Cat scans—and contest!

August 11, 2011 • 1:07 pm

If you have a scanner and a cat, you may be in luck.  An alert reader sent me a site full of “cat scans,” in which readers simply put their cat on a computer scanner and post the results. Some of the shots (a few are shown below) are great.

I’ll award an autographed HARDBACK edition of WEIT to the reader who sends me the best scan of his/her cat.  My collection of hardbacks is very small now, so this will be the last one I offer in a contest. The autograph will include my drawing of the winning cat.

Rules: Contest closes on the last day of August.  Send only one scan per cat, please.  If there are fewer than ten entries, only a paperback will be awarded.  Send scans to my email address, easily obtained by Googling my name and my university.

Flatbed scanners do not, I believe, use lasers, so I doubt that scanning can cause harm.  If anybody knows otherwise, please let us know.

What to shoot for (click to enlarge).  The first one is definitely a winner!





36 thoughts on “Cat scans—and contest!

  1. Oooh…this’ll be good.

    Baihu? Come here, baby. Got a new place for you to hang out….

    (And, yes, Jerry — you’re correct. No lasers. Just a fluorescent that’s really not all that bright.)

    Cheers,

    b&

        1. SELECT CONVERT(JPEG, [scanner].[stdout]) AS [Image]
          FROM [/dev/usb3] AS [scanner]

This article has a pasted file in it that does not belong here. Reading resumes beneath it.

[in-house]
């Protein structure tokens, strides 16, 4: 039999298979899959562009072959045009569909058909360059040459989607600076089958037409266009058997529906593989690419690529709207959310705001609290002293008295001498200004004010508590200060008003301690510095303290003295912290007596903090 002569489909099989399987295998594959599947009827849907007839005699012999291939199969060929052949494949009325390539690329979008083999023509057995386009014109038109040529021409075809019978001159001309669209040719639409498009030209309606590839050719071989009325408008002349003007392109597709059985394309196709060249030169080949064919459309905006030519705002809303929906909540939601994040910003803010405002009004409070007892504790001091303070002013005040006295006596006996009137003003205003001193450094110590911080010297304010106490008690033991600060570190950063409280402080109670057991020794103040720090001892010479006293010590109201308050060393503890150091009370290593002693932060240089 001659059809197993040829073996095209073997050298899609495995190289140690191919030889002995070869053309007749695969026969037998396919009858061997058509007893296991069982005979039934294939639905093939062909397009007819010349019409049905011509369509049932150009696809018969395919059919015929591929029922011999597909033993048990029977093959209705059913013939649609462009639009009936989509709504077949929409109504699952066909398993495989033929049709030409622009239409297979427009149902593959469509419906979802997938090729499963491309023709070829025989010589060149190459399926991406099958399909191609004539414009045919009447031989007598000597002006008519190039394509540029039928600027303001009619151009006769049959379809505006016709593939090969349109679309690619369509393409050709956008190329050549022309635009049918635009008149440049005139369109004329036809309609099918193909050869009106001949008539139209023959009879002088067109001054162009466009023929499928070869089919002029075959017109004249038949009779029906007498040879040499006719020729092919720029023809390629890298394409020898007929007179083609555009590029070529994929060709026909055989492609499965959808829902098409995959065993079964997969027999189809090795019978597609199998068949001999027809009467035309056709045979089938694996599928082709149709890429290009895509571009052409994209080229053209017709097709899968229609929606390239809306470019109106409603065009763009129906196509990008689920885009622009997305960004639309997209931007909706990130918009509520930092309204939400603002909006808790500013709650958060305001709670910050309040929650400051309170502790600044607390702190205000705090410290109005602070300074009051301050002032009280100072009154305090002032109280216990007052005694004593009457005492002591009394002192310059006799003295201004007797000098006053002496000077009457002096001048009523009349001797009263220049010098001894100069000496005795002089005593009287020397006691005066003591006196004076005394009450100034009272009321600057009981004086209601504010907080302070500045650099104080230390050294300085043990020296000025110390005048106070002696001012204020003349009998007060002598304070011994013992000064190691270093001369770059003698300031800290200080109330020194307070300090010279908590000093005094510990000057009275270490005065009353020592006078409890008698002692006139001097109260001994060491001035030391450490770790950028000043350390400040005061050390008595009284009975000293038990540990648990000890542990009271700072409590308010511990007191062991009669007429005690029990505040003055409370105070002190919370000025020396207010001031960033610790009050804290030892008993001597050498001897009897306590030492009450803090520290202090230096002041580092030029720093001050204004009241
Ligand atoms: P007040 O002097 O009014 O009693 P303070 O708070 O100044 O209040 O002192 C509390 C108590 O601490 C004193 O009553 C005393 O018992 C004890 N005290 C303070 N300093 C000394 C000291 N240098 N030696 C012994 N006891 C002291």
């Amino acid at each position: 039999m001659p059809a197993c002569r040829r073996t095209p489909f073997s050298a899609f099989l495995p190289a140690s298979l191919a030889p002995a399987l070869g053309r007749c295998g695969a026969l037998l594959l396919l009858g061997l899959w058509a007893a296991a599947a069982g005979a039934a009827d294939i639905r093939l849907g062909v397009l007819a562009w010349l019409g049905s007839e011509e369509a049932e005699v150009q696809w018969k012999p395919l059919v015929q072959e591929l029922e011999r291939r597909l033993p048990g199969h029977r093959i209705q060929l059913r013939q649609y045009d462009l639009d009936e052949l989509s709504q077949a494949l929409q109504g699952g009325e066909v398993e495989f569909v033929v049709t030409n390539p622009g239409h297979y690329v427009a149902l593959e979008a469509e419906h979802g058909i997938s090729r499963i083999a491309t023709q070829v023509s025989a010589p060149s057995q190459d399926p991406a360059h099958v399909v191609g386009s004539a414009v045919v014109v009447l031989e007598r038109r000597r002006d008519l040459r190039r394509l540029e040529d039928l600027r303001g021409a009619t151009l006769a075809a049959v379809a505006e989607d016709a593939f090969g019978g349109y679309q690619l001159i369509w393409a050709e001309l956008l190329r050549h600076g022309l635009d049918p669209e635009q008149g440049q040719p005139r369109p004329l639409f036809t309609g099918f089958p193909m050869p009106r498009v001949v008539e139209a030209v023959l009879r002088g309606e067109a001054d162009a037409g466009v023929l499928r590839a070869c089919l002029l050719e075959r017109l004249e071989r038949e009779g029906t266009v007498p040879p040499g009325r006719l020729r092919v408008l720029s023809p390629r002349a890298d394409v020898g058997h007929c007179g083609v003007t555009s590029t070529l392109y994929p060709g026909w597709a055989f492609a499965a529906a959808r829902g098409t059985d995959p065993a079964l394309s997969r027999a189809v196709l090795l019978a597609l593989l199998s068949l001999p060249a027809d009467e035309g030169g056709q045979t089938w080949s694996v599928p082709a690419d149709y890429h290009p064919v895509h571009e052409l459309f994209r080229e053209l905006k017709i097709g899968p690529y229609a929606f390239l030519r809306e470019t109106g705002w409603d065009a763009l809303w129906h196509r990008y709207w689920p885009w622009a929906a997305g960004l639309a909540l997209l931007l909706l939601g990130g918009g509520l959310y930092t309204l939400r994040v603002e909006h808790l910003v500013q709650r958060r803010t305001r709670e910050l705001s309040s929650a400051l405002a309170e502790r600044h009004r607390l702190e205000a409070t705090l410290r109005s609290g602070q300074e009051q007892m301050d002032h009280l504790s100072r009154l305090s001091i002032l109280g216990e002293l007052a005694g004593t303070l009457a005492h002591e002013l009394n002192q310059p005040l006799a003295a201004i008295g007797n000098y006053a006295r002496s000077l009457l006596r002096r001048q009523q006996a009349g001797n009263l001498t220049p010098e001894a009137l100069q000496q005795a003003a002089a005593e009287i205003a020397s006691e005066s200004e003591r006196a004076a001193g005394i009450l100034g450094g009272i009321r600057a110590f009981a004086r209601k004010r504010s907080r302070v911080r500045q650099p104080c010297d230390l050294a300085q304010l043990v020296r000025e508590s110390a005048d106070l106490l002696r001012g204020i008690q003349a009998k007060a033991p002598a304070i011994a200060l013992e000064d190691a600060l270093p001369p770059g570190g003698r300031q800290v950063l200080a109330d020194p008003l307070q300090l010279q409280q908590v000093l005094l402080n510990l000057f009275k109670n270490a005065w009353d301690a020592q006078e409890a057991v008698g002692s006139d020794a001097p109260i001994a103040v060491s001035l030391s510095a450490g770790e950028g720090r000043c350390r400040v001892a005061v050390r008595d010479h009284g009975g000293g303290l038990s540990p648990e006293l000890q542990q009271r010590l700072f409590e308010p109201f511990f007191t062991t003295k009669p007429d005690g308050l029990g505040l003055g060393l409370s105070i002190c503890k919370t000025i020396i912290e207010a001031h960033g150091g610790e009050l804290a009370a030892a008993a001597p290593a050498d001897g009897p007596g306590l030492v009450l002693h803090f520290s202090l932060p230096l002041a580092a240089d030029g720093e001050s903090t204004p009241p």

INNER JOIN [Photoshop.app] AS [PS]
          ON [scanner].[stdout] = [PS].[stdin]
          INNE

          — erm. Sorry. You were saying…?

          Oh, work. Right.

          SELECT [person].[soc_sec_no] AS [SSN],
          SUBSTRING(ISNULL([person].[first_name], ”), 1, 15) AS [First name],
          SUBSTRING(ISNULL([person].[last_name], ”), 1, 20) AS [Last name],
          [peraddr].[city] AS [City],
          [peraddr].[state] AS [State],
          [peraddr].[zip] AS [ZIP],
          [empcomp].[hire_date] AS [Date hired],
          CASE WHEN ISNULL([empcomp].[termination_date], ‘1900-01-01’) >= ISNULL([empcomp].[rehire_date], [empcomp].[hire_date]) THEN [empcomp].[termination_date] END AS [Date terminated]

          FROM [person]

          INNER JOIN [empcomp]
          ON [person].[person_id] = [empcomp].[person_id]

          LEFT JOIN [peraddr]
          ON [person].[person_id] = [peraddr].[person_id]
          AND [peraddr].[addr_code] = ‘HOME’

          ORDER BY [Last name],
          [First name]
          ;

    1. Initial trials yield 1 good Keeshu, Fifi will not be doing an entry, and Merlyn shows promise since he will sit on the scanner all day, but we need to work with the lighting since he’s fairly dark. I know what I’m doing this weekend.

  2. “Flatbed scanners do not, I believe, use lasers, so I doubt that scanning can cause harm. If anybody knows otherwise, please let us know.”

    The technology that’s in our digital cameras today — a harmless color (RGB) detecting/collecting process — was initially brought round to us in the flatbed scanner.
    http://en.wikipedia.org/wiki/Image_scanner

    The laser printer — a device of basically the same generation for most of us (DTP) — uses lasers, but hidden down inside, for its precision inking capability.